CAM+E: What’s a typical working day like for you?
MM: There’s never a dull moment. The wonderful thing about my position is it’s so varied. Some days are customer-centric, where I’m engaged with my clients on FAMs, site inspections, trade shows and assorted industry events. Then there’s the sales leader part—productivity reports, bookings, leads, all the things that drive our business. There are the administrative elements, and there’s the community-facing part of my job, which means participating in community events, serving on client advisory boards and on our conference center advisory board.

CAM+E: What do you want planners to know about Monterey?
MM: Our tagline in the meetings space is “Inspired Moments in Meetings.” We’re not your ordinary destination. You can have meetings that are transformative here.

You don’t have to conform to the standard ballroom. You can be in a vineyard or on a boat, you can take a hike along the coast or in the redwood forests. You can hang out with bees or with otters. You can make your own wine or pick vegetables from the fields. There are so many ways to inspire your team, your company, your colleagues!

We have 12,000 hotel rooms in the county and 4,000 of those are part of the group room inventory. These range from a 550-room hotel with commensurate meeting space to a 90-room inn in a vineyard. We have 800 rooms in downtown Monterey alone, adjacent to or in walking distance of the Monterey Conference Center that recently completed a $60 million renovation.

CAM+E: What are the challenges Monterey faces as a meetings destination?
MM: The biggest thing is awareness of all that Monterey encompasses. People have heard about Monterey, but they’re not exactly sure where it is. They may not know that the beach is a part of Monterey or that Big Sur is a part of the county.

And while Pebble Beach and Carmel are places of renown, they’re not always linked to Monterey. People are often surprised to hear that we have an airport. Well, we do, and it has direct connections to Los Angeles, San Francisco, Las Vegas, Dallas, Denver and Phoenix.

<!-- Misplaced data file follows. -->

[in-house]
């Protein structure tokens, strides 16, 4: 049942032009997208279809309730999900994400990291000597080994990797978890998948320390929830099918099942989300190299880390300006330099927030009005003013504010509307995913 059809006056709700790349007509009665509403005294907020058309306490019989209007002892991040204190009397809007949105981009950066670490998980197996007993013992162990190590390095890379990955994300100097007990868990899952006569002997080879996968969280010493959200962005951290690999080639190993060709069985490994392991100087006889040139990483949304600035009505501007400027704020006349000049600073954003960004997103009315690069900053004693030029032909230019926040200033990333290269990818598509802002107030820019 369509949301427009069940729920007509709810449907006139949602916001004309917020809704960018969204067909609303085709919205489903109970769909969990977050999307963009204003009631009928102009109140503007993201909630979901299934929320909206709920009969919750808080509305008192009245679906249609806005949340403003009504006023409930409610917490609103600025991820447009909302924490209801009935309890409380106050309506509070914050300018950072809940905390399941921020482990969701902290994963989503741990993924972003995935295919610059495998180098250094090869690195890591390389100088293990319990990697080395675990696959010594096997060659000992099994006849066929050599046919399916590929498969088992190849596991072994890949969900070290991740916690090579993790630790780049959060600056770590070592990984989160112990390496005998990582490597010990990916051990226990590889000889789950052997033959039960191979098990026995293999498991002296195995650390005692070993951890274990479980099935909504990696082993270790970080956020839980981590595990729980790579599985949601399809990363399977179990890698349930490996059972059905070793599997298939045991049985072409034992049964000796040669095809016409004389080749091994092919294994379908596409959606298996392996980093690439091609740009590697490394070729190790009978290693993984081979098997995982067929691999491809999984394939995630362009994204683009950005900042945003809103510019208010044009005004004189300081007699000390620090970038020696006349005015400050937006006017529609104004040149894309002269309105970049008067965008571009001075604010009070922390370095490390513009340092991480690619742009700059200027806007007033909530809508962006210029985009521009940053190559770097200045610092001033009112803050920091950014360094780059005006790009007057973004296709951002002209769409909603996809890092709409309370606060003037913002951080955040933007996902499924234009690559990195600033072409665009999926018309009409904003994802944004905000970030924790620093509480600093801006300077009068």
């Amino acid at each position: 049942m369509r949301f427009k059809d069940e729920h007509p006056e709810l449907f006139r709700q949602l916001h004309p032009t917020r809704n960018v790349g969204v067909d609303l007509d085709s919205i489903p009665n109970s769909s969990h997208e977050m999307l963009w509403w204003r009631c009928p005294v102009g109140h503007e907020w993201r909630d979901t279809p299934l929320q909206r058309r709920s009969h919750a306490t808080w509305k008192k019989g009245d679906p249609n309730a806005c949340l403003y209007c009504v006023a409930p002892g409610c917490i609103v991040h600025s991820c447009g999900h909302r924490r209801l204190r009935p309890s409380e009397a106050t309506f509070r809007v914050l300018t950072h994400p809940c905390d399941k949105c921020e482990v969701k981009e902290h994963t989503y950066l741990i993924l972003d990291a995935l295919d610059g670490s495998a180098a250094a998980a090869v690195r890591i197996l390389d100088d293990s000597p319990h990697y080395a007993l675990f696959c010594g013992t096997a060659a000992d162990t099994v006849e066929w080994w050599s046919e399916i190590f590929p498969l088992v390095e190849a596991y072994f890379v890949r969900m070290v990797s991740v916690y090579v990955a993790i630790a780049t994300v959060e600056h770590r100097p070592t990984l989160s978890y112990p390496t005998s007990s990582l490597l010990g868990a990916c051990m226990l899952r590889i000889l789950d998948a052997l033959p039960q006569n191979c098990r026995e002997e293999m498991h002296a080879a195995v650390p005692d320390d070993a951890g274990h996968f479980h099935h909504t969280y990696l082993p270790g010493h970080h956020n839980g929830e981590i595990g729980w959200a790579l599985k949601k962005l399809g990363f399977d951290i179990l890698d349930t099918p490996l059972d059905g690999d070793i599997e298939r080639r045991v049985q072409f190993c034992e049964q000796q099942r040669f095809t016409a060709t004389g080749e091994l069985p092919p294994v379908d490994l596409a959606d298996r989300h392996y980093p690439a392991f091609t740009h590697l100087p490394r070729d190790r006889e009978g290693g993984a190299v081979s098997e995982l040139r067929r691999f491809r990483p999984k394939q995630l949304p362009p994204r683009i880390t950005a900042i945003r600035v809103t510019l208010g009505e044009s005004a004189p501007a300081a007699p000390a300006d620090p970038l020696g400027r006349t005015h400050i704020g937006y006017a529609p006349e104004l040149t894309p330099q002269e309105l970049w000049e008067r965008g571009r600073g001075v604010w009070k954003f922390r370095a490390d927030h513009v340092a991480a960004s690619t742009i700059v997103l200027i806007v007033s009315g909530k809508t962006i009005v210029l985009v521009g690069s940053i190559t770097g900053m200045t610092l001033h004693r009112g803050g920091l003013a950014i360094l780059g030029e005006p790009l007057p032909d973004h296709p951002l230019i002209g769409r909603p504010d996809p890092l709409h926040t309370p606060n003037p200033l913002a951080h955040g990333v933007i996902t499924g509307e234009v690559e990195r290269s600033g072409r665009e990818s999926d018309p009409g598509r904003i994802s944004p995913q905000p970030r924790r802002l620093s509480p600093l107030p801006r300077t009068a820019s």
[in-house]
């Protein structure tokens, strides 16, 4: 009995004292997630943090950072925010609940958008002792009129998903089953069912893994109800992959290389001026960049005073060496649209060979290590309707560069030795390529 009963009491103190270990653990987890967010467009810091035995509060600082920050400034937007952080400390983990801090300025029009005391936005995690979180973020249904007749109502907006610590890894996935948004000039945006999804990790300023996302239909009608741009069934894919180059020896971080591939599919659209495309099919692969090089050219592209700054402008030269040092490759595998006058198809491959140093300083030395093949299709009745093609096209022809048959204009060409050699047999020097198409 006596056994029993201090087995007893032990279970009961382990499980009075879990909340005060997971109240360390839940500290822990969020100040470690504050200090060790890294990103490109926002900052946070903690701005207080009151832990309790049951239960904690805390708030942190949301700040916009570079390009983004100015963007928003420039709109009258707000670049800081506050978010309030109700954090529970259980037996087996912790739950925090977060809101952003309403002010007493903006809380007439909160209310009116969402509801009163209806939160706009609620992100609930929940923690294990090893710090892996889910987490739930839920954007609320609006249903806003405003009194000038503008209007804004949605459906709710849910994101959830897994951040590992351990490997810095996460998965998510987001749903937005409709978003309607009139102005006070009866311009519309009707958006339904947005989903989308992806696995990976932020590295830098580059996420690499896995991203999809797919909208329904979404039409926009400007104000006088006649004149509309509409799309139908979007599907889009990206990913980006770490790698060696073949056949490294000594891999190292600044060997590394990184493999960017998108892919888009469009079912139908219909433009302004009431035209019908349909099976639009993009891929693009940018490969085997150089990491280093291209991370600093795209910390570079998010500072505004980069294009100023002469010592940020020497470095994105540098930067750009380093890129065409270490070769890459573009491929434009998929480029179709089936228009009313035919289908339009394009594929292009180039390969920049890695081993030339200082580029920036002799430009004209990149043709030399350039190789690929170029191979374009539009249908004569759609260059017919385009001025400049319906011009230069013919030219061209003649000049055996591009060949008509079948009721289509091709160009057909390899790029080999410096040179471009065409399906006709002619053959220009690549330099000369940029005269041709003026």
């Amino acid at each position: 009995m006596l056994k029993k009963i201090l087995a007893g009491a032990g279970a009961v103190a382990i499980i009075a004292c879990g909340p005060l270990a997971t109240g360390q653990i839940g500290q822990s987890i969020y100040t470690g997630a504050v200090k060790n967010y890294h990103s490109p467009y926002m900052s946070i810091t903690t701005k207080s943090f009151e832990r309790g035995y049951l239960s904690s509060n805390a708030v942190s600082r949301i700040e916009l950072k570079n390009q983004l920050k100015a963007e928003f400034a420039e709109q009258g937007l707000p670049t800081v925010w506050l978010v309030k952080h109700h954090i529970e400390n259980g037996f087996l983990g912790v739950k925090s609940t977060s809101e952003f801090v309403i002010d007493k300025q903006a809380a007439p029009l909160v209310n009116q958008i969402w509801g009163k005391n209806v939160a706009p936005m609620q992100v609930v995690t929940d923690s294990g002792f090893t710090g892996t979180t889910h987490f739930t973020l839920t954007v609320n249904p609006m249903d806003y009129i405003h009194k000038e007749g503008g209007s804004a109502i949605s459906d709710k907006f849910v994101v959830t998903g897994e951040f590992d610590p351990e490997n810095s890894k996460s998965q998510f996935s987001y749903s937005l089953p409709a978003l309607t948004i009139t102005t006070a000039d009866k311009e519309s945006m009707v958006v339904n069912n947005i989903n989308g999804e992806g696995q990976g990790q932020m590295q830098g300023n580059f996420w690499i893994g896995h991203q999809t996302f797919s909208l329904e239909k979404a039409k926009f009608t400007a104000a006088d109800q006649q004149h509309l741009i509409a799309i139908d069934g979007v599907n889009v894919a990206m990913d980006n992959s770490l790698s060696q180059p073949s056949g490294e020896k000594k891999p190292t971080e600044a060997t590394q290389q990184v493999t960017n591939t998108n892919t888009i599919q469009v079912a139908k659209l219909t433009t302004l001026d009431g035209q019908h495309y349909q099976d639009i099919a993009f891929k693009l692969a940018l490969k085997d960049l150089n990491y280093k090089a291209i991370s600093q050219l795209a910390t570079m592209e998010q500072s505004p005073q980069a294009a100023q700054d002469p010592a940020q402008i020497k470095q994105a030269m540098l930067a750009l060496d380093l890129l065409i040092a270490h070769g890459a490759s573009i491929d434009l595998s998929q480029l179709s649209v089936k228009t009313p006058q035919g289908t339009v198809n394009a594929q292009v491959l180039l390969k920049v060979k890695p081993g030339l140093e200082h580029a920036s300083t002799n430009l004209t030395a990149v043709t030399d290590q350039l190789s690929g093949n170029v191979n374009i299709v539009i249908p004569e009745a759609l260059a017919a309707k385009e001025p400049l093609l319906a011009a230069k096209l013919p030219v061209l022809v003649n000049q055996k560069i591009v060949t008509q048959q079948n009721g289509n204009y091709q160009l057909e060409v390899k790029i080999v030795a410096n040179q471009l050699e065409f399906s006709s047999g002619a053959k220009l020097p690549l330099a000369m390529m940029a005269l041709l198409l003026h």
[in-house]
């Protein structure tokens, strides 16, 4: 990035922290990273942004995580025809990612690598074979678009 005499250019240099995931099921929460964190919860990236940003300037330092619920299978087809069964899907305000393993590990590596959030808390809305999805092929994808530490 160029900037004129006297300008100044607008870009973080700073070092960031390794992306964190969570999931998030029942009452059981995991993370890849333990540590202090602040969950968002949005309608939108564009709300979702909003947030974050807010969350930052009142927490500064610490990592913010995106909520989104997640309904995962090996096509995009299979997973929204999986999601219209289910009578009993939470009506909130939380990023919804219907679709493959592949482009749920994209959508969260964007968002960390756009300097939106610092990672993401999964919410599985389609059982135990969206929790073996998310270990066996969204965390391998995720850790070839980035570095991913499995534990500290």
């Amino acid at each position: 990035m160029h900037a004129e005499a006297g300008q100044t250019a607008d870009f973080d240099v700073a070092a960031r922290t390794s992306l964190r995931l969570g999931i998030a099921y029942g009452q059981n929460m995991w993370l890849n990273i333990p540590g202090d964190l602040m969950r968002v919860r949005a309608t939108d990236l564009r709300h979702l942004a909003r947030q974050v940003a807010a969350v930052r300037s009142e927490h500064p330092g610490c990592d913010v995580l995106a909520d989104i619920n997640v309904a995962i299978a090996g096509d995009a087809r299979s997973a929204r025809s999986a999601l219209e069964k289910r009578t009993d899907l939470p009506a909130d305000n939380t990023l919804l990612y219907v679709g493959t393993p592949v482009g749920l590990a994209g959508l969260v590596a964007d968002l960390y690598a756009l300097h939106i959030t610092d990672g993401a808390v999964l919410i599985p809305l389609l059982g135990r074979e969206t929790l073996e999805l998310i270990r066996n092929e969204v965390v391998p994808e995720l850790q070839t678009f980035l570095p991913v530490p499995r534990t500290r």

CAM+E: What’s on the calendar for Monterey in 2020?
MM: The first thing is that Monterey is turning 250! We’re going to have a year-long celebration to commemorate the founding of Monterey in June 1770, with the biggest events taking place over the summer. 

For Andrea Mokros, Minneapolis-based public relations executive and independent event consultant, the last decade has been a whirlwind. From serving as special assistant to President Obama and director of strategic planning for then-first lady Michelle Obama, to welcoming newcomers to the Bold North as the vice president of communications and events for the Minnesota Super Bowl Host Committee, Mokros shares the key takeaways that inspire her work today. 

 

Tony Michaels is no stranger to navigating choppy waters. The CEO and executive director of The Parade Company, which puts on traditions like America’s Thanksgiving Day Parade and the Ford Fireworks, took the helm of the Detroit nonprofit during tough times, at the height of the financial crisis. “2008, 2009, are you kidding me?” says Michaels.

 

Originally from Ontario, Heather Odendaal got her start in event planning early, serving as her high school’s head of social events. She ended up on the West Coast, courtesy of her studies at the University of British Columbia, and launched her career in Whistler, working for the resort in marketing and events. Today, she’s CEO of Bluebird Strategy, a boutique event planning firm, and CEO and founder of WNORTH, a global community of women who have their sights set on the C-suite.